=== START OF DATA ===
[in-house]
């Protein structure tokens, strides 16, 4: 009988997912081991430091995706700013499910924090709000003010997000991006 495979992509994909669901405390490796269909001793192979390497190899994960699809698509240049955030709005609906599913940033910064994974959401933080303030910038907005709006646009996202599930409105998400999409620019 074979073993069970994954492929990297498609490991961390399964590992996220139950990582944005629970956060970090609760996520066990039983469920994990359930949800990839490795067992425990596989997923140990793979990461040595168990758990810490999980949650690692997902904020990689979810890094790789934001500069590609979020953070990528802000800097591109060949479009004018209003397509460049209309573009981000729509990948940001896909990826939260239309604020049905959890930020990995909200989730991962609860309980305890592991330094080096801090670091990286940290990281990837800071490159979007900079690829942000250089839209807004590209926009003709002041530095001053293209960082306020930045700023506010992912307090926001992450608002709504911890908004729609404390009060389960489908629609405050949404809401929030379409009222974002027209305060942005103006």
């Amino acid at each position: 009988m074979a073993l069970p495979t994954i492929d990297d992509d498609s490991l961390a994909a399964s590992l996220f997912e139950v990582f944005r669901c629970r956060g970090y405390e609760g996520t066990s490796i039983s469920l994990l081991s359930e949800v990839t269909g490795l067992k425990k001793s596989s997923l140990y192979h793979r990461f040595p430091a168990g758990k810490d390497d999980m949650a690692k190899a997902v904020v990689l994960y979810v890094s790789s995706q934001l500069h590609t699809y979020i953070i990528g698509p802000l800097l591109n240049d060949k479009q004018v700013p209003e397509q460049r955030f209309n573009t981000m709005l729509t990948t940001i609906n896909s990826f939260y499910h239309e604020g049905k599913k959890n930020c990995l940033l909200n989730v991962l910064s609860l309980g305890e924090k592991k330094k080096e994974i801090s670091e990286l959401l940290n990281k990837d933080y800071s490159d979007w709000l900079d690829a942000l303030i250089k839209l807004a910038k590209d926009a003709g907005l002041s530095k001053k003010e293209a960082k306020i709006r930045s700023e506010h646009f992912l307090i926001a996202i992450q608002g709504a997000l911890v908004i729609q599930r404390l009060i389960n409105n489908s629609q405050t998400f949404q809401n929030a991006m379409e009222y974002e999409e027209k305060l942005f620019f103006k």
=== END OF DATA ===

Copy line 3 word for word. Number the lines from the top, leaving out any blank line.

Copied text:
């Amino acid at each position: 009988m074979a073993l069970p495979t994954i492929d990297d992509d498609s490991l961390a994909a399964s590992l996220f997912e139950v990582f944005r669901c629970r956060g970090y405390e609760g996520t066990s490796i039983s469920l994990l081991s359930e949800v990839t269909g490795l067992k425990k001793s596989s997923l140990y192979h793979r990461f040595p430091a168990g758990k810490d390497d999980m949650a690692k190899a997902v904020v990689l994960y979810v890094s790789s995706q934001l500069h590609t699809y979020i953070i990528g698509p802000l800097l591109n240049d060949k479009q004018v700013p209003e397509q460049r955030f209309n573009t981000m709005l729509t990948t940001i609906n896909s990826f939260y499910h239309e604020g049905k599913k959890n930020c990995l940033l909200n989730v991962l910064s609860l309980g305890e924090k592991k330094k080096e994974i801090s670091e990286l959401l940290n990281k990837d933080y800071s490159d979007w709000l900079d690829a942000l303030i250089k839209l807004a910038k590209d926009a003709g907005l002041s530095k001053k003010e293209a960082k306020i709006r930045s700023e506010h646009f992912l307090i926001a996202i992450q608002g709504a997000l911890v908004i729609q599930r404390l009060i389960n409105n489908s629609q405050t998400f949404q809401n929030a991006m379409e009222y974002e999409e027209k305060l942005f620019f103006k």